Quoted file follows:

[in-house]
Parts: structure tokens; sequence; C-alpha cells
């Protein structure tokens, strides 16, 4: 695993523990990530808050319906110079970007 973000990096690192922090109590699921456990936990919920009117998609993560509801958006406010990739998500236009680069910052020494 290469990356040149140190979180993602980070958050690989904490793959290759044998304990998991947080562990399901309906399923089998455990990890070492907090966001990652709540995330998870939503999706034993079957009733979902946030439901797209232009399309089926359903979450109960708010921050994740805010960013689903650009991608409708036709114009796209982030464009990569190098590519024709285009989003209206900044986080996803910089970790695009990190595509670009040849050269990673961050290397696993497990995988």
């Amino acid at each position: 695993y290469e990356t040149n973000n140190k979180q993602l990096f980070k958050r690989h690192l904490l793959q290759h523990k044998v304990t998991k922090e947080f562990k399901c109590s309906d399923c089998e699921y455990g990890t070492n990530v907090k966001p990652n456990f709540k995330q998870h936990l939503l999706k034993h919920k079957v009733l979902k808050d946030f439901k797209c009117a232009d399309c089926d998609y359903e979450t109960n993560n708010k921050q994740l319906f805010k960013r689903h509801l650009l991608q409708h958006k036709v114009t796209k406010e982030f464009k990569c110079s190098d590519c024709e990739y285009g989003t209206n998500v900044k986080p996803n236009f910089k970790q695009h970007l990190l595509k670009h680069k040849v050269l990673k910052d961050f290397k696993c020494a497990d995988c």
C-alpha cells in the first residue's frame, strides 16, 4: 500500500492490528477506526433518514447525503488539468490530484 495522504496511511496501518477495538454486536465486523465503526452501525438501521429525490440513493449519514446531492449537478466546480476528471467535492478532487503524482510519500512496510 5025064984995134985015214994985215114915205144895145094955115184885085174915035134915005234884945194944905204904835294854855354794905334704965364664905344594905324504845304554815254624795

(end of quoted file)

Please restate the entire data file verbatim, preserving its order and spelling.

[in-house]
Parts: structure tokens; sequence; C-alpha cells
């Protein structure tokens, strides 16, 4: 695993523990990530808050319906110079970007 973000990096690192922090109590699921456990936990919920009117998609993560509801958006406010990739998500236009680069910052020494 290469990356040149140190979180993602980070958050690989904490793959290759044998304990998991947080562990399901309906399923089998455990990890070492907090966001990652709540995330998870939503999706034993079957009733979902946030439901797209232009399309089926359903979450109960708010921050994740805010960013689903650009991608409708036709114009796209982030464009990569190098590519024709285009989003209206900044986080996803910089970790695009990190595509670009040849050269990673961050290397696993497990995988």
């Amino acid at each position: 695993y290469e990356t040149n973000n140190k979180q993602l990096f980070k958050r690989h690192l904490l793959q290759h523990k044998v304990t998991k922090e947080f562990k399901c109590s309906d399923c089998e699921y455990g990890t070492n990530v907090k966001p990652n456990f709540k995330q998870h936990l939503l999706k034993h919920k079957v009733l979902k808050d946030f439901k797209c009117a232009d399309c089926d998609y359903e979450t109960n993560n708010k921050q994740l319906f805010k960013r689903h509801l650009l991608q409708h958006k036709v114009t796209k406010e982030f464009k990569c110079s190098d590519c024709e990739y285009g989003t209206n998500v900044k986080p996803n236009f910089k970790q695009h970007l990190l595509k670009h680069k040849v050269l990673k910052d961050f290397k696993c020494a497990d995988c």
C-alpha cells in the first residue's frame, strides 16, 4: 500500500492490528477506526433518514447525503488539468490530484 495522504496511511496501518477495538454486536465486523465503526452501525438501521429525490440513493449519514446531492449537478466546480476528471467535492478532487503524482510519500512496510 5025064984995134985015214994985215114915205144895145094955115184885085174915035134915005234884945194944905204904835294854855354794905334704965364664905344594905324504845304554815254624795